Ever since Prime Minister Narendra Modi announced the demonetisation of Rs 500 and Rs 1,000 notes on 8 November, the quoting of financial figures and jargon has become common to the extent that people at chowrahas (public squares) too have begun to talk like bankers. Most of it is being used to target the tardy implementation of the move.
The latest figure to use these figures against Modi is the Congress vice-president Rahul Gandhi, who of late, has been using a lot of financial jargon in his growing opposition to the ruling government. In Mehsana in Gujarat on Wednesday and in Bahraich in Uttar Pradesh on Thursday, he fired a salvo of charges like "Modi firebombed the poor", "How many black money hoarders have been put in jail by Modiji", “Instead of targeting 94 percent of black money, he targeted the remaining six percent”, “Banks disbursed lakh crores of rupees as loans but never got it back” and so on.
Rahul has challenged the prime minister to reply to his volley of questions.
But, before Modi does so, the Congress vice-president — who has aggressively taken him on in public — needs to introspect on what happened during the 10 years of the UPA regime. In the context of demonetisation, Rahul on Thursday alleged that the Central government ‘deliberately’ stalled cash dispensation from banks and ATMs to keep it in the banks for at least six to seven months 'so that banks can write off loans of rich families'.
Rahul and his party need to be alert about the fact that Modi’s tenure only began after his swearing-in as the 15th prime minister on 26 May, 2014. What about the bad loans, rising NPAs (non-performing assets) and pampering of the super-rich like Vijay Mallya and others who swindled public sector banks through loans prior to 2014?
Here are some facts:
The All-India Bank Employees Association (AIBEA) released the details of 406 bad loan accounts with public sector banks (PSBs) in 2014. These 406 loans account for NPAs worth Rs 70,300 crore. As per AIBEA’s list of bank defaulters, the total NPA in PSBs till September 2013 was Rs 2.36 lakh crore. The bad loans restructured and shown as good loans amount to another Rs 3.25 lakh crore. This massive amount of taxpayer money was conveniently adjusted during UPA-II to pep up the banks’ balance sheets.
"The NPAs registered by the PSBs in March 2008 was Rs 39,000 crore and fresh bad loans in PSBs in the last seven years is Rs 4.95 lakh crore,” the AIBEA report released in 2014 mentioned.
AIBEA general secretary CH Venkatachalam had told this correspondent in May 2014, "Bad loans written off in the past 13 years come to the tune of Rs 2.04 lakh crore. Profits transferred and adjusted for provisions toward bad loans from 2008 to 2013 was Rs 1.4 lakh crore. The bad loans in 172 corporate accounts of Rs 100 crore or above stand at Rs 37,000 crore."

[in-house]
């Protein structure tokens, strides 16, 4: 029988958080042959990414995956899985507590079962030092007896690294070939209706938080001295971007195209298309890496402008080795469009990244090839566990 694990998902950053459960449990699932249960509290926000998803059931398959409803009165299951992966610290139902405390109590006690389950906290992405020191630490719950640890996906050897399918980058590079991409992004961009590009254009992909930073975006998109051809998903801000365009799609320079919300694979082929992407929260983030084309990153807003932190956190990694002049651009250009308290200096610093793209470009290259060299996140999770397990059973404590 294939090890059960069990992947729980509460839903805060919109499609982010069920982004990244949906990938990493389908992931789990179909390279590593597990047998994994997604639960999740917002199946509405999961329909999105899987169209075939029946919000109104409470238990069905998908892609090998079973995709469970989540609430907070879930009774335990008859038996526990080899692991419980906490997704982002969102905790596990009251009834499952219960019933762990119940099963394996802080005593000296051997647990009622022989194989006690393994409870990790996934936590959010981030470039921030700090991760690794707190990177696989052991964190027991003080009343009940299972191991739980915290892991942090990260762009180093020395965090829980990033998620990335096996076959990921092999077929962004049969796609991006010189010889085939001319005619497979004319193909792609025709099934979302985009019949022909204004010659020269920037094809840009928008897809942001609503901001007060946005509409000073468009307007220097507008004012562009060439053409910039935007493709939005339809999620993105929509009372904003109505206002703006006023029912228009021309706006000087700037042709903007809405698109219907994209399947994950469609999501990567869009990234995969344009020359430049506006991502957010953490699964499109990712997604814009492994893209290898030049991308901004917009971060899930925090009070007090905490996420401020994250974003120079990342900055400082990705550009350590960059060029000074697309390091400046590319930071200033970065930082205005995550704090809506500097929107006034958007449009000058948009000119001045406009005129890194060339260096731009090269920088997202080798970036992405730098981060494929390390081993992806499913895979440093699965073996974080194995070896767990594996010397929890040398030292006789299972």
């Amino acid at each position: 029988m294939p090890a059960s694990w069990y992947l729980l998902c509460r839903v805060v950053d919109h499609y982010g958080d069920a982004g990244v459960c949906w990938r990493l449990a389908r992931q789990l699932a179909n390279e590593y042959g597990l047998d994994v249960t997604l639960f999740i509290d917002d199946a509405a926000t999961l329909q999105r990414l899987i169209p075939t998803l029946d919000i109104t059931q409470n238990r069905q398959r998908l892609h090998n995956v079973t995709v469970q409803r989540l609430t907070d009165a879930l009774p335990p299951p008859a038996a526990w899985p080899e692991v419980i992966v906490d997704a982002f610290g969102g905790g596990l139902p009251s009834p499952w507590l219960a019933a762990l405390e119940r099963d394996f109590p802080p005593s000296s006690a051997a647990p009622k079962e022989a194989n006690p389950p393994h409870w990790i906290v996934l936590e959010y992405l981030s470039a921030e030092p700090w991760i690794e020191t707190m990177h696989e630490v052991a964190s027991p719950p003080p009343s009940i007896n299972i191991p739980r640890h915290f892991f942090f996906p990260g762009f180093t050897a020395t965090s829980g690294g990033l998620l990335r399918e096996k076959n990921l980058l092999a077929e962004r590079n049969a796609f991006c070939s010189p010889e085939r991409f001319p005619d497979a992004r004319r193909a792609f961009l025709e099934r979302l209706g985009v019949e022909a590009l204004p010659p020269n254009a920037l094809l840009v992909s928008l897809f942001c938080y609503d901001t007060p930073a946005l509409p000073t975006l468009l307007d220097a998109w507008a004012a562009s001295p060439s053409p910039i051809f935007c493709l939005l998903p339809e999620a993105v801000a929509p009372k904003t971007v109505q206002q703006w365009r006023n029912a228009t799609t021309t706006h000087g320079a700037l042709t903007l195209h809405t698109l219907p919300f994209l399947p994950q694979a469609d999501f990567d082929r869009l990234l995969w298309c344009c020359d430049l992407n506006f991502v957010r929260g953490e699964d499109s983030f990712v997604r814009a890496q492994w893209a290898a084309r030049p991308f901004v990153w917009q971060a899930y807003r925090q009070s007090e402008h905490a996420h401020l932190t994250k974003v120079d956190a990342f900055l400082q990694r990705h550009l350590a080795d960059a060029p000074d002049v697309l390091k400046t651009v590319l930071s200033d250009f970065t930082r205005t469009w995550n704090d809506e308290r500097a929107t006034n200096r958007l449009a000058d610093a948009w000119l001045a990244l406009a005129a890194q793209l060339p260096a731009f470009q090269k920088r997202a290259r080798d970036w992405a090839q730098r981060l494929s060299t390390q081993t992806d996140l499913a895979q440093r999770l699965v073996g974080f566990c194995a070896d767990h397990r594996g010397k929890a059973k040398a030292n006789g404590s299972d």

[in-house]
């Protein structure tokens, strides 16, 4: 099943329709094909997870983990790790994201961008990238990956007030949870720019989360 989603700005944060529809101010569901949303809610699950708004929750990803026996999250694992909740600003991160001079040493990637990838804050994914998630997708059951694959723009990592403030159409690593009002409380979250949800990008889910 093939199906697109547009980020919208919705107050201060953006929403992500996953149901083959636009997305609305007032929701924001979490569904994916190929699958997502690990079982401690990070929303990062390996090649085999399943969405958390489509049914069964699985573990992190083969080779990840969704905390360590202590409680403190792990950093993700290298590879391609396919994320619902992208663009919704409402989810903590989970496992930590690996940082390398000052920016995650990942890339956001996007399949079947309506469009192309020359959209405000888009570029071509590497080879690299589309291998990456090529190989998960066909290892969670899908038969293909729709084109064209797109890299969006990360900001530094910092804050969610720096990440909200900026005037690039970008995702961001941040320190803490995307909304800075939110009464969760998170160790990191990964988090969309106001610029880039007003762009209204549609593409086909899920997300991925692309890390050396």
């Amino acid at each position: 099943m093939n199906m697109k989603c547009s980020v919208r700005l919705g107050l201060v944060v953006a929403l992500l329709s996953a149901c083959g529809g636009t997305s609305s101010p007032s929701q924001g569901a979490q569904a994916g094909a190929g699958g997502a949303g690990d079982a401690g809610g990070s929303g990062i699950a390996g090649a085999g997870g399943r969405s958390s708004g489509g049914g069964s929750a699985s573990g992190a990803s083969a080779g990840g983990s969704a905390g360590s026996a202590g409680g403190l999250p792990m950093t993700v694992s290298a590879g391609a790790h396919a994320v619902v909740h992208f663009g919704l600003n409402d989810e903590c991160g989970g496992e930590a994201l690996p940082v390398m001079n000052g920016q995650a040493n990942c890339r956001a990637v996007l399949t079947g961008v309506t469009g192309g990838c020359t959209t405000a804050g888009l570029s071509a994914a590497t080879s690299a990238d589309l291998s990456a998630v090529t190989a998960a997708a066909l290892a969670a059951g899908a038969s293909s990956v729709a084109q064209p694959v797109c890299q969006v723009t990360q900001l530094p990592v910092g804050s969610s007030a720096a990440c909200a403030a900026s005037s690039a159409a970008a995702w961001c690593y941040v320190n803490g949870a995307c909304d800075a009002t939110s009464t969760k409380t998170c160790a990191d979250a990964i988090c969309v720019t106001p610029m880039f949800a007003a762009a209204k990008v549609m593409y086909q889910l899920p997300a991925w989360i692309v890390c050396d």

There are many other facts that the Congress vice-president will have to cross-check before making a foolproof attack on Modi.
Political analyst MD Nalapat observes, "Rahul’s success depends on the failure of Modi’s demonetisation move, so he’s banking a lot on the after-effects of demonetisation — after the 30 December deadline. If Modi continues to be popular among people, any charge against him, no matter how serious the proof is, will be discarded by people. But, if Modi becomes unpopular, any charge however flimsy, might go against him. So, Rahul’s future depends on the failure of demonetisation.”
The Congress vice-president has clearly figured out that if the troubles being faced by common Indians due to demonetisation do not ease up even after the 30 December deadline given by Modi himself, he will win the jackpot. It is no wonder then that he is upping the ante by hitting the demonetisation move at all his public speeches these days.
"Instead of attacking black money, Modiji attacked the poor and labourers," said the Nehru-Gandhi scion by weaving a maze around the issue of demonetisation.
Rahul is hammering a rhetoric repeatedly to make people believe him because if he has to succeed, Modi’s demonetisation will have to fail.
Modi has to become unpopular among the masses.
Till then, the Congress party and Rahul, who has positioned himself as a strong 'anti-Modi face' in the Opposition block, will have to wait with fingers crossed and bated breath (at least till 30 December) for Modi to fail, and to become unpopular among his electorate that voted him to power exhibiting a strong brand loyalty for this Rashtriya Swayamsevak Sangh pracharak-turned-politician-turned-prime minister, not to mention his chaiwala past.
Firstpost is now on WhatsApp. For the latest analysis, commentary and news updates, sign up for our WhatsApp services. Just go to Firstpost.com/Whatsapp and hit the Subscribe button.
Updated Date: Dec 23, 2016 07:58:03 IST